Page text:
Last fall, Brad Walsh, a former manager of the Australian Proteomics Analysis Facility in Sydney, struck out on his own quest to found a company called Proteomeca (see PM 9-16-02). This week, the 5-person startup had some news to report: not only has it changed its name, but it has also teamed up with giant equipment manufacturer PerkinElmer in what some might say is an unlikely alliance.
The new name — Minomic — “is intended to reflect that we see bioinformatics, the idea of data mining, as very important,” said Walsh, the company’s CEO. “And of course we had to have an ‘omic’ in there. Everyone should invent their own ‘omic’ word once in their lives.”
What Minomic focuses on, of course, is prote-omics: PerkinElmer Life and Analytical Sciences just chose the company as its partner for an “Asia-Pacific proteomics center of excellence.” What this means is that PerkinElmer will place its suite of proteomics products — including 2D gel electrophoresis and sample preparation equipment as well as imaging software, but not yet its proTOF MALDI mass spectrometer — at Minomic’s site in Frenchs Forest, a suburb of Sydney. In return, Minomic will serve as a demonstration site for potential customers of PE’s proteomics equipment and help develop new products. Moreover, the company might also provide training for PE customers on how to use the equipment.
Besides showcasing its proteomics products to potential customers in Australia and Southeast Asia, PerkinElmer hopes to tap into Walsh’s proteomics expertise, so that he will point them to the real needs of users. “What we want to make sure is that we don’t lose the connection with people who have expertise and a reputation in the field of proteomics, so we continue to develop innovative products,” said Sandra Rasmussen, who heads PE’s business unit for proteomics and array systems.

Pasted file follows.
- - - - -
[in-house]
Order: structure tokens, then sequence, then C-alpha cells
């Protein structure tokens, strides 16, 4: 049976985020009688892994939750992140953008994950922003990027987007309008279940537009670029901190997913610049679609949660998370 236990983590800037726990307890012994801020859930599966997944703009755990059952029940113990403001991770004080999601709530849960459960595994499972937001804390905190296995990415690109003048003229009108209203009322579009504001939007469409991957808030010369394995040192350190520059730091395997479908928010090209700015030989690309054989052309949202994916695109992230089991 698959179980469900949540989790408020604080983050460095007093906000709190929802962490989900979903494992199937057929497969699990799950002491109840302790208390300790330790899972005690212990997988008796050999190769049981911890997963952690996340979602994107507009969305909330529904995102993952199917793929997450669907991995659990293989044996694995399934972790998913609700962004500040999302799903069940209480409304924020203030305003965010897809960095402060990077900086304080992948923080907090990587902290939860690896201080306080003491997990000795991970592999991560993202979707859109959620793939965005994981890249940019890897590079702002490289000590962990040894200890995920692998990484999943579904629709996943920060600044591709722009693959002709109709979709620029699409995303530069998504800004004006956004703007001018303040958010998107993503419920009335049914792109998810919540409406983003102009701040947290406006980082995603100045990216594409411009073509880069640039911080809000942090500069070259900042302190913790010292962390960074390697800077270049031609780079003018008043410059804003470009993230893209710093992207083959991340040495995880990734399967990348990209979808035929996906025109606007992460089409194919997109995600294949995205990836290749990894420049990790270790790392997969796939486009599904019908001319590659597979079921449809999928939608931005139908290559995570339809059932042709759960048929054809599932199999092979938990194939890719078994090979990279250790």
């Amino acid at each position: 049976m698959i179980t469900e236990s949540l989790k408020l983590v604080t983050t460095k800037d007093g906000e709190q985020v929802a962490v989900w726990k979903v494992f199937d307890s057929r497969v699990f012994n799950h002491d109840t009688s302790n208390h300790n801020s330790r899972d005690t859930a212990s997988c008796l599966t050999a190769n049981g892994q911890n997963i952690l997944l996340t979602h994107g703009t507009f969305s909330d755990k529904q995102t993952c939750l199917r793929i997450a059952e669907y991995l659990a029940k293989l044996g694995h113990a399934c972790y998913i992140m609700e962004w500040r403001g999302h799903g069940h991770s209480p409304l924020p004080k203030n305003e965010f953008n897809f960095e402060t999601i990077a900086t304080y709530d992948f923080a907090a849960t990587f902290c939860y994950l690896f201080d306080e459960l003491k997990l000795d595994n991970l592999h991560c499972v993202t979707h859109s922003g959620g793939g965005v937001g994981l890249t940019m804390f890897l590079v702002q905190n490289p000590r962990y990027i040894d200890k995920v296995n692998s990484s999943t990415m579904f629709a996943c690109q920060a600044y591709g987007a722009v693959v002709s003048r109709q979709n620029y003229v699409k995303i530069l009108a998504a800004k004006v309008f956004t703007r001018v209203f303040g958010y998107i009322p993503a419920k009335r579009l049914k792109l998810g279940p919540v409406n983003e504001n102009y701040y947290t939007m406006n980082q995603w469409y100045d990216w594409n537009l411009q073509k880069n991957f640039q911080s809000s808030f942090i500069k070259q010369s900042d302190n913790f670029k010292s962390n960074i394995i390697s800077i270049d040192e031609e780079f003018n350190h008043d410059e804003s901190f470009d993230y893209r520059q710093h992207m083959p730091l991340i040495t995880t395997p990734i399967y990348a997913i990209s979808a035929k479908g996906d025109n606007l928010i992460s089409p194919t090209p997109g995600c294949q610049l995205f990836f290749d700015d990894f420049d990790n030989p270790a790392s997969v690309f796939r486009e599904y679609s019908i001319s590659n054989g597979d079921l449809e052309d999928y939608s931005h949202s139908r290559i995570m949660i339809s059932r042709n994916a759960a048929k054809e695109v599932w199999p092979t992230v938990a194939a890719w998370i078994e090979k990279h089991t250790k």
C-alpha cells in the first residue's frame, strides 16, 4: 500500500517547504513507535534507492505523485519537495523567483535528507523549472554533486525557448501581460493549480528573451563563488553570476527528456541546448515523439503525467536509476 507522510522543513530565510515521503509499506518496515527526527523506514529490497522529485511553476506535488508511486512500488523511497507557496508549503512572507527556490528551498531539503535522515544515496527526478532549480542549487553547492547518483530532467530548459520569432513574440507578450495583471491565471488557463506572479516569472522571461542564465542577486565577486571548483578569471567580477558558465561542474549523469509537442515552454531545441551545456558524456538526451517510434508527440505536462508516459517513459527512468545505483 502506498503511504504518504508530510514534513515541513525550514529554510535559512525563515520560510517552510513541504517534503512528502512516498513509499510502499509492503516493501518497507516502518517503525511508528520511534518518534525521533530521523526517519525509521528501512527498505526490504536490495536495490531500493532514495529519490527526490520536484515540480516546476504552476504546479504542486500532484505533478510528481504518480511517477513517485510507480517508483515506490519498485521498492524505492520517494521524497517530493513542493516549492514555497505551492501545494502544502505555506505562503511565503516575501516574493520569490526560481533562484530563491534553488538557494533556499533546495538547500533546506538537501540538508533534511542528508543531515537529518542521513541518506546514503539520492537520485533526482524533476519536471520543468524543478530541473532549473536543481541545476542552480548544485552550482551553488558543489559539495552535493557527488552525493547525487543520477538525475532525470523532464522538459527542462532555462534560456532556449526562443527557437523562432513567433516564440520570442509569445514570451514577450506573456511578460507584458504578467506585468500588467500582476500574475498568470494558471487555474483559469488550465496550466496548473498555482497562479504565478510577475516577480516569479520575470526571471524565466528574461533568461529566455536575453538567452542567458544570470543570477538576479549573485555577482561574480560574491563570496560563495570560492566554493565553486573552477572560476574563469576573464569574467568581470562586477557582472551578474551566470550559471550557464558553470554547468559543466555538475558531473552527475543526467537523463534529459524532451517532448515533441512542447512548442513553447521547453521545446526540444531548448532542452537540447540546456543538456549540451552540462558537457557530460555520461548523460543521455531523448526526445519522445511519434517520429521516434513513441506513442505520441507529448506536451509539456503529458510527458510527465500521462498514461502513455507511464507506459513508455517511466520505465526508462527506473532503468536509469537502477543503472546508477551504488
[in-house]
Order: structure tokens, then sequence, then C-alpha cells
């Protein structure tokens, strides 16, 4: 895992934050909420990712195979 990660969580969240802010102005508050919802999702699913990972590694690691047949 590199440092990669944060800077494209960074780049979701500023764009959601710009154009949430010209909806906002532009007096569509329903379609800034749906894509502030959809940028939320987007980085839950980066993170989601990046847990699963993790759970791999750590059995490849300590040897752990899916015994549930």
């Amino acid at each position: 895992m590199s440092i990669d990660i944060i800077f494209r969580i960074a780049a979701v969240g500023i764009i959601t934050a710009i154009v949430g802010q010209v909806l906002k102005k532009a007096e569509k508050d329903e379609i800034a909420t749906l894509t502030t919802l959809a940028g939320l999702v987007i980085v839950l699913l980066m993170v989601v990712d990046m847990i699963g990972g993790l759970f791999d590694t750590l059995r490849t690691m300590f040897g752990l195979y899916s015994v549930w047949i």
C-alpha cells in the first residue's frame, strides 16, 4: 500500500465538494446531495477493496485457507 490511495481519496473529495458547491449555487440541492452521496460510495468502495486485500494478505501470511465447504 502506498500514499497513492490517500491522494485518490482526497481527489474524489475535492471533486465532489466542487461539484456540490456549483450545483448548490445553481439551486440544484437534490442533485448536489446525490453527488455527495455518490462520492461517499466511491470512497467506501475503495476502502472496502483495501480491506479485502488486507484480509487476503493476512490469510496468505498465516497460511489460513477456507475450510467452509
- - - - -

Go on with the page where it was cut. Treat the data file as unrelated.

According to Walsh, the two companies started talking at the Siena proteomics meeting last fall, and soon discovered their common interest. Protein arrays are an area in which they might co-develop new applications, and other projects are still being defined.
But while the collaboration with PerkinElmer might help Minomic put its name on the Asia-Pacific map, this is only one aspect of its business. “We don’t intend to become an instrumentation manufacturer,” Walsh said. Rather, Minomic plans to discover protein biomarkers in the areas of metabolic diseases, such as type 2 diabetes, and tooth enamel development.
In addition to PE’s 2D gel suite, Minomic uses liquid chromatography instrumentation from Waters, as well as a Q-TOF and a MALDI mass spec from Micromass. Furthermore, it uses a membrane-based electrophoretic protein separation device from Gradipore, a company that shares a building with Minomic.
Also, Minomic has access to patient samples through a number of teaching hospitals, diabetes research institutes, and clinicians throughout the country, according to Walsh.
The company is already doing collaborative research with the Cooperative Research Center for Eye Research and Technology at the University of New South Wales in Sydney. But Walsh came to the BIO 2003 meeting in Washington DC this week to look for additional collaborations with pharmaceutical and biotechnology companies.
What is possibly most remarkable about Minomic is that despite what Walsh acknowledged was a bad year for raising venture capital, it managed to get off the ground at all. The company, which has a goal of doubling its staff by the end of the year, is currently funded through “one of our partners,” which Walsh declined to name, as well as private equity from business angels. “You get to a point where you think, ‘there is not a window of opportunity to start a business,’ so let’s get ourselves started,” Walsh said.